Think Outside the Bookstore

Bookstores are the obvious setting for author readings—but obvious isn’t always the best. Think about settings that might tie into your book. Years ago, when Neal Pollack released his first book, "The Neal Pollack Anthology of American Literature," he did a reading in the bathroom of a train station; 15 people showed up to the reading, but the story of an author doing a reading in a bathroom went viral and helped sell more books. It worked for Pollack in part because the book was a humor book. A train station bathroom probably won’t help your book sell more copies, but remember: bookstores aren’t the only place for a reading.

Give Away Your Book...To the Right People

Authors should always have a spare copy of their book to give away—but only to the right people. What do you want to gain from giving that book away? A review? An endorsement? Giving your book away should ultimately lead to getting more people to buy your book. Giving your book away to people you know is fun for bragging rights, but how many of those people are going to take your book and actually read it and endorse it? The majority will take it to be polite and then tuck it away where it will never be seen again.

Make the Most of Shareable Purchase Links

When you create shareable purchase links for your book, you can set special prices, discounts, and/or promotions for particular segments of your readers or for special events such as flash sales, gifting, and more. The best part is that you can earn more doing so!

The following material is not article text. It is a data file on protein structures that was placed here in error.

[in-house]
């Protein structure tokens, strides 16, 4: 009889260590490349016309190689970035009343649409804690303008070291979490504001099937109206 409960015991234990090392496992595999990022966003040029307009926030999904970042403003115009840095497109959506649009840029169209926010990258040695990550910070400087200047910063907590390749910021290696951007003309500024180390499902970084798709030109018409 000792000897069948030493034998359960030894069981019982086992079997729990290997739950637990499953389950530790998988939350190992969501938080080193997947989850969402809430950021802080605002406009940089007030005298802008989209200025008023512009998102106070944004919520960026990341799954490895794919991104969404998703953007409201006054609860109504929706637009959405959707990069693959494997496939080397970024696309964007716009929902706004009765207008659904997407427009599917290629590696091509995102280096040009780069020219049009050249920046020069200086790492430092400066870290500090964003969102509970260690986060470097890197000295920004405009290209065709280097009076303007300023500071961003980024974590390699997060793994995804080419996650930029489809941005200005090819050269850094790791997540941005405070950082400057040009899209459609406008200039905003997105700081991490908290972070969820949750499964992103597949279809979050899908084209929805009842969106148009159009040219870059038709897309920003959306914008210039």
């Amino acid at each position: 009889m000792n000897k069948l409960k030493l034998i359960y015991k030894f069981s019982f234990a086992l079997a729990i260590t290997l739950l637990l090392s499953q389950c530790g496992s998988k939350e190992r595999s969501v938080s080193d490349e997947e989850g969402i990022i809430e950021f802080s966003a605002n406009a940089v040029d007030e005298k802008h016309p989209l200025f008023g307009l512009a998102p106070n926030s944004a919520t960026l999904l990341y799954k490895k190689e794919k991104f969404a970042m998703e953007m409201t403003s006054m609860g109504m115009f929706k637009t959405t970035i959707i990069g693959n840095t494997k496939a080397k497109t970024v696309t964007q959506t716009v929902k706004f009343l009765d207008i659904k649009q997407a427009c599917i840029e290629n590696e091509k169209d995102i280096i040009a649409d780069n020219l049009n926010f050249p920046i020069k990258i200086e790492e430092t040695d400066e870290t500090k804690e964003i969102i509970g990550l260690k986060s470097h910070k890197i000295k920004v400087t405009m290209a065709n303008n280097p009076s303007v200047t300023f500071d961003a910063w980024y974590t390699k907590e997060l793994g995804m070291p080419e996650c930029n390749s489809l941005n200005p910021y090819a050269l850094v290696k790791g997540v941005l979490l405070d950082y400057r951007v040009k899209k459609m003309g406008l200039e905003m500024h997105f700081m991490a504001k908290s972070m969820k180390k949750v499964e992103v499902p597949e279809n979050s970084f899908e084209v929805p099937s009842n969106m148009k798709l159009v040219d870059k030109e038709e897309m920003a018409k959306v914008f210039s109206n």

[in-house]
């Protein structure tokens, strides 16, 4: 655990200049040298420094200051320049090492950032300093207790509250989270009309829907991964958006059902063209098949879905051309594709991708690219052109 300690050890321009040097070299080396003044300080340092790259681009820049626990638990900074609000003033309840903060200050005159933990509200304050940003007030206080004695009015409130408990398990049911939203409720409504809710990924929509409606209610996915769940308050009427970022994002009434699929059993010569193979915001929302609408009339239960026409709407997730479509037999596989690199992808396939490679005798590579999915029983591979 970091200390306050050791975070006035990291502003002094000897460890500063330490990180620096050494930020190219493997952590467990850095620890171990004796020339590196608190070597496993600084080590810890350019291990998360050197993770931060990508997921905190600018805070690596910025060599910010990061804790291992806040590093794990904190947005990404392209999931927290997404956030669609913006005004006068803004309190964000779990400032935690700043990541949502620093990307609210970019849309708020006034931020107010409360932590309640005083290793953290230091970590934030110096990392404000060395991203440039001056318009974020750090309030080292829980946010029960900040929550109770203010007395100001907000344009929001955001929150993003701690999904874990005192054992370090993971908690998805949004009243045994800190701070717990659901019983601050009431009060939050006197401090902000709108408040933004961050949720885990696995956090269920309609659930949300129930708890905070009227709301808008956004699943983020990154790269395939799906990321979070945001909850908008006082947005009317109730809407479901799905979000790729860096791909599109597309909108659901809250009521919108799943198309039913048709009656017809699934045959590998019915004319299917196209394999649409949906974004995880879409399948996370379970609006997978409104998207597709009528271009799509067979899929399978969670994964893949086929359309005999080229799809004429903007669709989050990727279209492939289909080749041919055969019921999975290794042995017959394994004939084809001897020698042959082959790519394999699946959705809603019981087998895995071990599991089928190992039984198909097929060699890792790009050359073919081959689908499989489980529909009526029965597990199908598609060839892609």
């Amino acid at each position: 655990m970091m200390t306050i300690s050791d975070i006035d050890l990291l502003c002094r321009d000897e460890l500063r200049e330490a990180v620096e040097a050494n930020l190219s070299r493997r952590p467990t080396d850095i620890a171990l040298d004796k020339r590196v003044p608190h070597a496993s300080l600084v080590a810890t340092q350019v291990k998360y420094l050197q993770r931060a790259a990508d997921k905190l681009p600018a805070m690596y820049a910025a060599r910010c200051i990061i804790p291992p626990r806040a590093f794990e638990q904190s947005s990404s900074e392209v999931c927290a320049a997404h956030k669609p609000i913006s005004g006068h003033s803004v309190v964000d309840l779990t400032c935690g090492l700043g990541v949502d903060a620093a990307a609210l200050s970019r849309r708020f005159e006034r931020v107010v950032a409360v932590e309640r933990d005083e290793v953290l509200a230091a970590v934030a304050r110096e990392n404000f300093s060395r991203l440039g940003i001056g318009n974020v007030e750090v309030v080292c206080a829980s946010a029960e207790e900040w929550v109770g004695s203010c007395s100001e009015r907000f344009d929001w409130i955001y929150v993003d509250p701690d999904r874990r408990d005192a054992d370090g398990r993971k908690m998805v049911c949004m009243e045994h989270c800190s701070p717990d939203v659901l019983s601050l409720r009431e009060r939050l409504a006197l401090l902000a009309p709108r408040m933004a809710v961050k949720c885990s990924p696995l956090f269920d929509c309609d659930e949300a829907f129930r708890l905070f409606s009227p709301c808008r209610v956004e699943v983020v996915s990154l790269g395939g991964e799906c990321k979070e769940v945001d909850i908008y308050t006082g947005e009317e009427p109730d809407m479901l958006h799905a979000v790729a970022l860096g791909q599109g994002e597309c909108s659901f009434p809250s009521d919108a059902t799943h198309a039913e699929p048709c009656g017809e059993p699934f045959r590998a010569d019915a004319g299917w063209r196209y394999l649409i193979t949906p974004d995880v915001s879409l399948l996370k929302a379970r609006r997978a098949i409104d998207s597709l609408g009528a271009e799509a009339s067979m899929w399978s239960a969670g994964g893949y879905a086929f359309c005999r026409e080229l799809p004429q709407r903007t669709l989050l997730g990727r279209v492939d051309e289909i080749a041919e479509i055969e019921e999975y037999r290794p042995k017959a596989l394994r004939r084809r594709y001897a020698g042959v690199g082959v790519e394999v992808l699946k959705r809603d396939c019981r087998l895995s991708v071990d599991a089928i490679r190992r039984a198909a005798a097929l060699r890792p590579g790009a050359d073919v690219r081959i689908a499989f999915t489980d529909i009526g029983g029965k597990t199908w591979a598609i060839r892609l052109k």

• Use standard URL links to link readers directly to your book listing via email, social media ads, etc.
  • Use a QR code that readers can scan to be taken to your book listing—have this printed on bookmarks, postcards, or even posters that you can distribute at events or post in windows and on displays
  • Use an HTML embed tag to add your book’s cover image and a buy button to a website

Advertise in All the Unlikely Places

When planning your guerrilla book marketing campaign, always, always think outside the box whenever possible! This is even more true when you think of the places you’ll pay to advertise a book. One great place to start is where people wait—when you’re waiting, there’s often nothing better to do, so you’ll read any advertisement you see; movie theaters—the ads right before a movie starts—are an example of this. Many grocery stores will sell advertising space on the divider bars in the checkout lane. Public libraries, forever short on funding, are almost always happy to take bookmarks with books on them; they’d also welcome displays if you pitch it to them right. Don’t think standard displays; think interesting displays. If you have a mystery book coming out, for example, think of how you could make a display that looks like a crime scene.

Being a poor writer with no money for book marketing is no excuse for not promoting your book. Your creative juices should not be solely reserved for the words you put on the page. You spent hours of your life giving birth to your idea—it’s worth a few more hours to find the right audience.


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Scott La Counte

Scott La Counte is the CEO of BuzzTrace, which helps authors and publishers discover new readers and sell more books. He has over 15 years experience in publishing as both an author and publisher. Writing under the name Scott Douglas, he has had several bestselling books.